[4] One expounds what is not True Dharma.
[5] One reviles true Dharma.
[6] One cuts off those who are skilled reciters of the true Dharma.
[7] One does not congratulate those who are intent on being reciters of the true Dharma.
[8] One congratulates those who are reciters of what is not true Dharma.
[9] One praises wrong view.
[10] One reviles right view.
[11] Similarly, one cuts off the means of subsistence of the reciters and the writers of books.

13a All three examples are about drinking liquor, but at present none of the deeds mentioned include it. I feel there must have been a loss of this deed sometime during the transmission of the text.

It is said in the discourse: cf. AN 8.40 Duccarita-vipāka-sutta again: The drinking of liquor and wines, monastics, when practiced, developed, made much of, leads to hell, leads to the animal realm, to the realm of petas. The lightest result for the drinking of liquor and wines is that it leads to madness as a human being. “It leads to madness … he does, he passes away confused, and becomes one with little wisdom.”

13b

As it is said in the Nandika discourse: This discourse seems to have been the main authority of questions of alcohol, and was known to Vaśubandha and Nāgārjuna, and is apparently preserved in Tibetan. “There are thirty-five dangers that are connected with liquor, wines, or intoxicants which cause heedlessness: He becomes disrepectful of the Buddha, and he becomes disrepectful of the Dharma and the Sangha.”

13c

Also utlilise the discourse to the Śākyans: cf. SN 55.24, Paṭhama-saraṇāni-sakka-sutta. “When the Fortunate One came to Kapilavastu one who had the fault of drinking liquor did not approach the Fortunate One. Four elders were sent by the Fortunate One to lead him, but he passed away. The Śākyans asked: “Fortunate One, what is his destination?”

The Fortunate One said: “Śākyans, you should understand the meaning of my words, and apply this discourse: ‘Just as the monk named Cūḍā Panthaka His story is remembered in the Pāḷi tradition in the Dhammapada commentary (Commentary to Dhp 25) but the reason for his dullness given there is different. while living at Rājagha was given a verse to learn, but at the end of the Rains Retreat he still was not able to grasp it.’ ”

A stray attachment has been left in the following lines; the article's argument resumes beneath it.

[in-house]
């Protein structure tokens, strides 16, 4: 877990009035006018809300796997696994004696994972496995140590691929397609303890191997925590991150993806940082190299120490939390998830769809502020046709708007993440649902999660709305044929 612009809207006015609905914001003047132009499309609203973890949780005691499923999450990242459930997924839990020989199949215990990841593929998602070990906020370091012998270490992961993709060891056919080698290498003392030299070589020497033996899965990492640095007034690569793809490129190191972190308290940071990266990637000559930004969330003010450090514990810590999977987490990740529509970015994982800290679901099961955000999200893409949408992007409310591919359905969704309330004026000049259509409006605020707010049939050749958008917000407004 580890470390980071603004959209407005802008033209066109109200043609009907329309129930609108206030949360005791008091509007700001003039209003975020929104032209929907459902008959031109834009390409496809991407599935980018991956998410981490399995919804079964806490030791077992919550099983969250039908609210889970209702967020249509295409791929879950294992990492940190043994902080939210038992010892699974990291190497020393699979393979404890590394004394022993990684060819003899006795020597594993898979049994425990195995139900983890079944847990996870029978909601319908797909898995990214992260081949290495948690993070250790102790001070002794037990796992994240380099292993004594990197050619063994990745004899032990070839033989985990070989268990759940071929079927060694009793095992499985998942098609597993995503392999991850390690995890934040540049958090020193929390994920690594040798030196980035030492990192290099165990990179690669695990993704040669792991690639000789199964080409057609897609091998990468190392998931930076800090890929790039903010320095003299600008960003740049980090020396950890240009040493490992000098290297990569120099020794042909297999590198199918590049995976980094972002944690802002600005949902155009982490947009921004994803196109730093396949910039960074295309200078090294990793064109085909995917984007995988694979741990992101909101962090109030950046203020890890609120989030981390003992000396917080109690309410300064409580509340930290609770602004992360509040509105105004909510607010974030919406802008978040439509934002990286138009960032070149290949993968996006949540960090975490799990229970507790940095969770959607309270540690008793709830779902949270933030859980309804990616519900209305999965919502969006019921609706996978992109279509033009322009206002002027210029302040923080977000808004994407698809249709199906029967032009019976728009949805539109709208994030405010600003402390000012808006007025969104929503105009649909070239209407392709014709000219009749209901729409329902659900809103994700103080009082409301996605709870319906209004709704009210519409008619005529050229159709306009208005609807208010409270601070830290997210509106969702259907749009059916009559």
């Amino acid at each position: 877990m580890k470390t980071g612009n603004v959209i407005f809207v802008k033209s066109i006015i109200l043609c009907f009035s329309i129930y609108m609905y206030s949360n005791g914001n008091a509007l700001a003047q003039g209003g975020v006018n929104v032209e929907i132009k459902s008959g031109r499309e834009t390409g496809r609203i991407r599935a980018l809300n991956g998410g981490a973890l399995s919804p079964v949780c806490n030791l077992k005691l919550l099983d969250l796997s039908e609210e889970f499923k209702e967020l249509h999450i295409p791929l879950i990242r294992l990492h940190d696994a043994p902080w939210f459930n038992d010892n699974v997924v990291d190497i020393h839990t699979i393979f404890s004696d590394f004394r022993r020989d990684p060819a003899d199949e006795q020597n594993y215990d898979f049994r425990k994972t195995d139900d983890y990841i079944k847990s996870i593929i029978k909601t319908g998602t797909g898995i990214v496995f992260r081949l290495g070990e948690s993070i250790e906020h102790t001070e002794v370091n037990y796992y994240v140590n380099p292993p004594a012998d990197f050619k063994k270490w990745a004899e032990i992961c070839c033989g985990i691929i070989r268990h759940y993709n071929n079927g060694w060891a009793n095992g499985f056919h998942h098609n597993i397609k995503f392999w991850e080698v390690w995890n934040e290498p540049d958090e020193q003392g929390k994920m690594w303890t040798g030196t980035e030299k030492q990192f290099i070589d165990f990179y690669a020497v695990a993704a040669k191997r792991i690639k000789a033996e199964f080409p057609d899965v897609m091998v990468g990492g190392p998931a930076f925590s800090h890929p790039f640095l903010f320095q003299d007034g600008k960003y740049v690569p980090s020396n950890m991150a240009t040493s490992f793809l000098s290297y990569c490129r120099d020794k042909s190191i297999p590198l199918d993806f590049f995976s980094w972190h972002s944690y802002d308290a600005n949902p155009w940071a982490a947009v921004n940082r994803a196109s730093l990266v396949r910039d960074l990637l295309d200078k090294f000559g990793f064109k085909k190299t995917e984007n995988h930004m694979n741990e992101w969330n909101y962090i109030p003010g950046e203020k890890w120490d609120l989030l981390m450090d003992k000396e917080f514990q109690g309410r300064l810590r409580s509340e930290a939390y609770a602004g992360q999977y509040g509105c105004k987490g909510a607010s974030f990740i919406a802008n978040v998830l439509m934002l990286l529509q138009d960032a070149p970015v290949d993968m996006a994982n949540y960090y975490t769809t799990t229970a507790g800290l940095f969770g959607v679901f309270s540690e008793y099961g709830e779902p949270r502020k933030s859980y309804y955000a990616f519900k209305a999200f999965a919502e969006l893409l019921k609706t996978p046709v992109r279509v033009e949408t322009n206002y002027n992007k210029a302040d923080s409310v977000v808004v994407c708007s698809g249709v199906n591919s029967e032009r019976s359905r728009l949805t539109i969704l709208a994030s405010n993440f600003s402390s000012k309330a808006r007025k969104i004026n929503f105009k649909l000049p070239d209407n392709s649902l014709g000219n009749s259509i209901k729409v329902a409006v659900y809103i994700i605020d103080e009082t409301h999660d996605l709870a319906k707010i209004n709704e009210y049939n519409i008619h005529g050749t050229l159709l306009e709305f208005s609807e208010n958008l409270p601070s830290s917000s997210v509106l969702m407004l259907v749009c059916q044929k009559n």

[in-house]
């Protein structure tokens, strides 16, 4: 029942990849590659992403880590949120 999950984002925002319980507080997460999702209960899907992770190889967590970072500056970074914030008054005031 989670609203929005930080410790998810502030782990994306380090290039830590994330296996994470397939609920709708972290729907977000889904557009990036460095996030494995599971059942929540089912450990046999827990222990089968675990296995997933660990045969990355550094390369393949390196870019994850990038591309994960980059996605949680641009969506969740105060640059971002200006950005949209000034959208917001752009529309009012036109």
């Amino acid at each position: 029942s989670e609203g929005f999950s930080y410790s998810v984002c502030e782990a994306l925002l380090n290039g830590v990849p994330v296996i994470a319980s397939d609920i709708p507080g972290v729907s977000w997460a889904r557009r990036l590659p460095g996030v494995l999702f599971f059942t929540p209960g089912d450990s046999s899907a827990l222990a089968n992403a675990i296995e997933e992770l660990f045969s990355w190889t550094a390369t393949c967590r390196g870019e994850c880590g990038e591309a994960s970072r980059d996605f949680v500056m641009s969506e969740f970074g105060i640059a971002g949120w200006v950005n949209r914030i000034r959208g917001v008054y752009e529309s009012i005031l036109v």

The monastics, wondering, asked: “Fortunate One, what is the deed the result of which is little wisdom?”

The Fortunate One said: “At the time of the passing away of the Fully Awakened Kaśyapa, he was a forest monastic who at that time knew the Three Baskets of the teachings. But because of the monastics not making offerings to the Buddha, eventually the word of the Buddha disappeared. Those monastics went to him and explained the word of our Buddha has disappeared, saying: ‘You must teach it to us.’ Because of the fault of selfishness he did not teach. Thus the Dispensation disappeared. This was the deed the result of which was little wisdom.”

This is the deed that leads to having little wisdom.

14. Great Wisdom

Herein, what is the deed that leads to having great wisdom?

It is said:

[1] Questioning those here who are wise.
[2] Associating with ascetics and brahmins.
[3] Avoiding those of little wisdom.
[4] One expounds the true Dharma.
[5] One reviles what is not true Dharma.
[6] One praises those who are skilled reciters of the Dharma.
[7] One congratulates what is spoken beneficially.
[8] One avoids what is spoken that is unbeneficial.
[9] One praises right view.
[10] One reviles wrong view.
[11] One gives gifts of ink, Masi is soot or charcoal which was used to make ink. books and pens.
[12] Not drinking alcohol.

14a

As it is said in the Nandika discourse, explaining the thirty-five faults of alcohol connected with the unwholesome side. Mentioned above 13b.

This is the deed that leads to having great wisdom.